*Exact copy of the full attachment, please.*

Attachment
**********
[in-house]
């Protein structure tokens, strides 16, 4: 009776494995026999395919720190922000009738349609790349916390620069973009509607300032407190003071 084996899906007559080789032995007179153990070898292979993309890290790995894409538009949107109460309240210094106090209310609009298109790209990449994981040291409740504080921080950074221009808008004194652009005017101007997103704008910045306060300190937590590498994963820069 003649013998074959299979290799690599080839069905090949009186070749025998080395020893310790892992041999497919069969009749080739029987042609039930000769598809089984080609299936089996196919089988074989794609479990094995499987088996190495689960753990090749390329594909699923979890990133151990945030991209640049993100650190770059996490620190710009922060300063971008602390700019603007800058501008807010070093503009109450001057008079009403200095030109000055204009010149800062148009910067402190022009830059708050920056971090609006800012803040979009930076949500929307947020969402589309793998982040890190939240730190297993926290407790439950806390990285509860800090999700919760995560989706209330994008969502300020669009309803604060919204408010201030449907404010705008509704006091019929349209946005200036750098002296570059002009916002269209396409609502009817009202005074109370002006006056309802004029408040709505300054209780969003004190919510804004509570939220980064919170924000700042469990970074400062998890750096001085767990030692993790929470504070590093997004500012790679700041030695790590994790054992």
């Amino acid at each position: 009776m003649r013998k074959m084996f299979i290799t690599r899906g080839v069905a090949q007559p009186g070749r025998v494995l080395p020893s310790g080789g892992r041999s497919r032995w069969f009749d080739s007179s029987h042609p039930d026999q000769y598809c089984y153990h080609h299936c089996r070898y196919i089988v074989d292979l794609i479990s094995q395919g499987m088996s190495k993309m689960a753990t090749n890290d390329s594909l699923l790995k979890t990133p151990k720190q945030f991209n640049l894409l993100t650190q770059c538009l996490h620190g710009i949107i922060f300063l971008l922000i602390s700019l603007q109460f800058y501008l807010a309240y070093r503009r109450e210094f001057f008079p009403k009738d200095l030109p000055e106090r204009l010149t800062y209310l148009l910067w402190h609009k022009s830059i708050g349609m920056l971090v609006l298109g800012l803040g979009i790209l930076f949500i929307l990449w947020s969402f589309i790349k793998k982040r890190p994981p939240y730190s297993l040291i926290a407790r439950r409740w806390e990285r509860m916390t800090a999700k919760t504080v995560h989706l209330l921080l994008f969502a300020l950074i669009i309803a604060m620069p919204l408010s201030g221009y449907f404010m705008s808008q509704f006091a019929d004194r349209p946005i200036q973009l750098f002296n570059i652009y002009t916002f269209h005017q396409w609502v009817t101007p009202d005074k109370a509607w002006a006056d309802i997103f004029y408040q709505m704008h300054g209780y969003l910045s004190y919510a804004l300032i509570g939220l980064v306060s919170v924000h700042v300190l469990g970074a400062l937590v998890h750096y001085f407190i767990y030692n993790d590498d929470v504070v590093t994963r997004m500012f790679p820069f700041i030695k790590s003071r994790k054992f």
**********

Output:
[in-house]
């Protein structure tokens, strides 16, 4: 009776494995026999395919720190922000009738349609790349916390620069973009509607300032407190003071 084996899906007559080789032995007179153990070898292979993309890290790995894409538009949107109460309240210094106090209310609009298109790209990449994981040291409740504080921080950074221009808008004194652009005017101007997103704008910045306060300190937590590498994963820069 003649013998074959299979290799690599080839069905090949009186070749025998080395020893310790892992041999497919069969009749080739029987042609039930000769598809089984080609299936089996196919089988074989794609479990094995499987088996190495689960753990090749390329594909699923979890990133151990945030991209640049993100650190770059996490620190710009922060300063971008602390700019603007800058501008807010070093503009109450001057008079009403200095030109000055204009010149800062148009910067402190022009830059708050920056971090609006800012803040979009930076949500929307947020969402589309793998982040890190939240730190297993926290407790439950806390990285509860800090999700919760995560989706209330994008969502300020669009309803604060919204408010201030449907404010705008509704006091019929349209946005200036750098002296570059002009916002269209396409609502009817009202005074109370002006006056309802004029408040709505300054209780969003004190919510804004509570939220980064919170924000700042469990970074400062998890750096001085767990030692993790929470504070590093997004500012790679700041030695790590994790054992």
């Amino acid at each position: 009776m003649r013998k074959m084996f299979i290799t690599r899906g080839v069905a090949q007559p009186g070749r025998v494995l080395p020893s310790g080789g892992r041999s497919r032995w069969f009749d080739s007179s029987h042609p039930d026999q000769y598809c089984y153990h080609h299936c089996r070898y196919i089988v074989d292979l794609i479990s094995q395919g499987m088996s190495k993309m689960a753990t090749n890290d390329s594909l699923l790995k979890t990133p151990k720190q945030f991209n640049l894409l993100t650190q770059c538009l996490h620190g710009i949107i922060f300063l971008l922000i602390s700019l603007q109460f800058y501008l807010a309240y070093r503009r109450e210094f001057f008079p009403k009738d200095l030109p000055e106090r204009l010149t800062y209310l148009l910067w402190h609009k022009s830059i708050g349609m920056l971090v609006l298109g800012l803040g979009i790209l930076f949500i929307l990449w947020s969402f589309i790349k793998k982040r890190p994981p939240y730190s297993l040291i926290a407790r439950r409740w806390e990285r509860m916390t800090a999700k919760t504080v995560h989706l209330l921080l994008f969502a300020l950074i669009i309803a604060m620069p919204l408010s201030g221009y449907f404010m705008s808008q509704f006091a019929d004194r349209p946005i200036q973009l750098f002296n570059i652009y002009t916002f269209h005017q396409w609502v009817t101007p009202d005074k109370a509607w002006a006056d309802i997103f004029y408040q709505m704008h300054g209780y969003l910045s004190y919510a804004l300032i509570g939220l980064v306060s919170v924000h700042v300190l469990g970074a400062l937590v998890h750096y001085f407190i767990y030692n993790d590498d929470v504070v590093t994963r997004m500012f790679p820069f700041i030695k790590s003071r994790k054992f």